Until a few years ago, I lived exclusively in the Northeast U.S. I lived in small towns and cities, suburbs, and inner-city neighborhoods. On both personal and business trips, I traveled extensively, but I always came home and considered myself a “Northerner” through and through.


Then, in 2008, I took a full-time teaching job in Atlanta, Georgia. My wife and I decided it was a great time to reinvent ourselves and make a major change in our lives. We sold the house we had lived in for 21 years and moved to the South.


We were nervous about this relocation. We believed the clichés of the “liberal” North and the “conservative” South, but we soon realized that Atlanta didn’t conform to those ideas. And the more we explored the region, the more we came to appreciate the many facets of Southern identity. We found an almost primal connection to the land, a long and celebrated storytelling tradition, and a spiritual atmosphere often unrelated to Christianity. These are among the traits contributing to a complexity that is easily overlooked by others from outside of this region.


In the late fall of 2016 and 2017, I spent weeks on the road, traveling through rural North Carolina, South Carolina, Georgia, Florida, Alabama, Mississippi, Louisiana, and Arkansas. I stayed away from large highways, and wandered wherever chance and whim took me. I used paper maps, not GPS, and chose the roads based upon the width of the line (nothing too wide), and towns based on the size of font (nothing too large). I began by assuming this would be a portrait project, something of a follow-up to my earlier documentary project, American Flea, for which I’d concentrate on the faces and environments that seemed emblematic of the region.


The people I met were welcoming and open. They told me about their lives, and were usually happy to be photographed. They were kind and enjoyed my interest in them. We rarely talked politics. They often had suggestions about local landmarks and points of interest they thought I might like to see. I’m grateful to each of them.


I stopped often to photograph and talk to people, but as I passed along the towns, landscapes, and buildings, I soon realized that they shared a visual power that I was compelled to consider. The land, the spaces, and the surfaces of buildings had qualities that fascinated me. They were graphic and often beautiful. The desolation of dead and dying vegetation from the time of year served to complement the lonely and often abandoned structures. It was clear that most places were struggling from shifts in the economy and moves away from family farming. Their best days, it seemed, were behind them, but their colors and textures told stories as rich and varied as those of the men and women who sat for the portraits.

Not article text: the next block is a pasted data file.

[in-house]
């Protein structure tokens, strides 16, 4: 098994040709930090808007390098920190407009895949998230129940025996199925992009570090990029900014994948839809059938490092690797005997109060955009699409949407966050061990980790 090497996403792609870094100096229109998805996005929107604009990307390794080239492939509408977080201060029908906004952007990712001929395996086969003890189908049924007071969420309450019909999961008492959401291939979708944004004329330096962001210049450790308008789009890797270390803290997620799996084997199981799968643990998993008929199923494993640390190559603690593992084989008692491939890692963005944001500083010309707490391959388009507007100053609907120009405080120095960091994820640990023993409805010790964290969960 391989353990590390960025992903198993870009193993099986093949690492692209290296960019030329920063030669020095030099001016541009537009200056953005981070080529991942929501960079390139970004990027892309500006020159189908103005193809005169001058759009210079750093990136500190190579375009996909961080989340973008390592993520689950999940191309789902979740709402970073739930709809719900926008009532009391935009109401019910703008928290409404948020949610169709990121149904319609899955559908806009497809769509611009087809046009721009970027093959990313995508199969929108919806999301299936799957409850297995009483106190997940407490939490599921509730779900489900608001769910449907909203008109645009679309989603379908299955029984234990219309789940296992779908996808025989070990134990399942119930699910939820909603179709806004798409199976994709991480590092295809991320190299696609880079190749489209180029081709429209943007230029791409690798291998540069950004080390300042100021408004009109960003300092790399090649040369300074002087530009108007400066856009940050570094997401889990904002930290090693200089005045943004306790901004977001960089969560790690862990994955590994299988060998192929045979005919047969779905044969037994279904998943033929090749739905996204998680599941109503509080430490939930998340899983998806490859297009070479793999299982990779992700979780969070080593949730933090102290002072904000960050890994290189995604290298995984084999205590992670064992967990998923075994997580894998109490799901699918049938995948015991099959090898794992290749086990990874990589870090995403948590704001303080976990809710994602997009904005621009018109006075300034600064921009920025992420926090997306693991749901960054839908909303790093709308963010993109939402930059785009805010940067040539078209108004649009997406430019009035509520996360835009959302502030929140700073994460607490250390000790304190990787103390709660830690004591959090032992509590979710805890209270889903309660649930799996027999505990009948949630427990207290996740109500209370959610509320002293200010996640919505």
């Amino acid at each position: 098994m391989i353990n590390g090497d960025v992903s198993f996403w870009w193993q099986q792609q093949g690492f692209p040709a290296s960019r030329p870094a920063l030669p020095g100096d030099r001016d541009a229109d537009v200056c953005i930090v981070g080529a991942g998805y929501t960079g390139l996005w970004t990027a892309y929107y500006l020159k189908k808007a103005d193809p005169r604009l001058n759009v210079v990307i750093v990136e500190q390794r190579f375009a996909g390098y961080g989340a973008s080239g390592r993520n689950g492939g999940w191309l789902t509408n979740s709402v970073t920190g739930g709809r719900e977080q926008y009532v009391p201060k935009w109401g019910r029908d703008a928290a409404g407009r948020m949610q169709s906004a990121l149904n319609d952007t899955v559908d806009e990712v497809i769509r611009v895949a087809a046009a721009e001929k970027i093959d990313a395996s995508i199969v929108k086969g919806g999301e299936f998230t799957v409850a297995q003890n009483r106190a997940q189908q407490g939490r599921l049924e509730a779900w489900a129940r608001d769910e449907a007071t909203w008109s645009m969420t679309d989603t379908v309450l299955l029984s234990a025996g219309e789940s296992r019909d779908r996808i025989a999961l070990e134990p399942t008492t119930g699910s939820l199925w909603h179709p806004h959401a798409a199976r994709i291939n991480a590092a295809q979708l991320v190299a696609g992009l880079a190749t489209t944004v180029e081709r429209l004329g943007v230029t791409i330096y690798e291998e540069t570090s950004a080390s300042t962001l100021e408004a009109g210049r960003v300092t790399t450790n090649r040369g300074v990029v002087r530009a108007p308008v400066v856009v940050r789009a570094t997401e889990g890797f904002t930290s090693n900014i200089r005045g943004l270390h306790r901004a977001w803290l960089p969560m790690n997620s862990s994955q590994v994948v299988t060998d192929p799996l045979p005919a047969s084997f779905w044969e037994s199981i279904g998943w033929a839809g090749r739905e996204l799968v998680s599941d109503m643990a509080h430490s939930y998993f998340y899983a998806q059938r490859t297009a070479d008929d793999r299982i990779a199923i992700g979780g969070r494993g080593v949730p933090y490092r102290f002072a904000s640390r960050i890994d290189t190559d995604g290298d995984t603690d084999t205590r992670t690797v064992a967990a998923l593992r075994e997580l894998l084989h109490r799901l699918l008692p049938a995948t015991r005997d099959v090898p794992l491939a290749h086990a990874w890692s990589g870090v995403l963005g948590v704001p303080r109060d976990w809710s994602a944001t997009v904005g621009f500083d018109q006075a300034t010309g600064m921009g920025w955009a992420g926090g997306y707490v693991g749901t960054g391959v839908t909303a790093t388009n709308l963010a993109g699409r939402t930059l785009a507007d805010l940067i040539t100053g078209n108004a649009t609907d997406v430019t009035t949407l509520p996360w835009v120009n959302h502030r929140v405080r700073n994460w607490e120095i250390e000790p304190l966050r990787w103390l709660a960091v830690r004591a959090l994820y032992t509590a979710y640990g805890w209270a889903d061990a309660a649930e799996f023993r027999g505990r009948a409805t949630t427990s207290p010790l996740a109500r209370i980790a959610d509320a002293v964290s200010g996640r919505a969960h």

Late Harvest documents my trips and this often-ignored section of the United States. It is my tribute to the singular identity of the South. – Forest McMcMullin, July 2019


Late Harvest was published by the RIT (Rochester Institute of Technology) Press and released in January 2020. The edition of 450 copies was 112 pages long with 79 photographs. It was 11” x 11” and printed four color with a spot varnish on the photographs. It includes a preface by the author and a foreword by Nancy McCrary of SXSE.


Late Harvest can be purchased by contacting the author at forest.mcmullin@gmail.com. The Amazon price is $60 but for readers of SXSE the author has made it available for $50 including shipping to the US. Readers of this photo magazine should put SXSE in the subject line of the email to receive the discount. The author will respond with payment details.




Forest McMullin is a freelance photographer, artist, and photographic educator based in Atlanta, GA. Currently he is a full time Professor of Photography at the Savannah College of Art and Design’s Atlanta campus. He is represented by Thomas Deans Fine Art in Atlanta.

He has had work in numerous solo and group exhibitions including at the following: Thomas Deans Fine Art, Rochester Institute of Technology, Buffalo Museum of Science, Sun Valley Center of the Arts, Colby College, Hunter Museum of American Art, George Eastman Museum, Everson Museum of Art, Griffin Museum of Photography, Houston Center of Photography, Lightwork, MOCA Jacksonville, Hudson River Museum, Haverford College, Emory University, Visual Studies Workshop, Center for Photography at Woodstock, and Atlanta Contemporary Art Center.


He has work in the permanent collections of Hunter Museum of American Art, George Eastman Museum, Georgia Council for the Arts, American Society of Media Photographers, Visual Studies Workshop, Rochester Institute of Technology, The Buffalo Museum of Science, Savannah College of Art and Design, and Southern Poverty Law Center.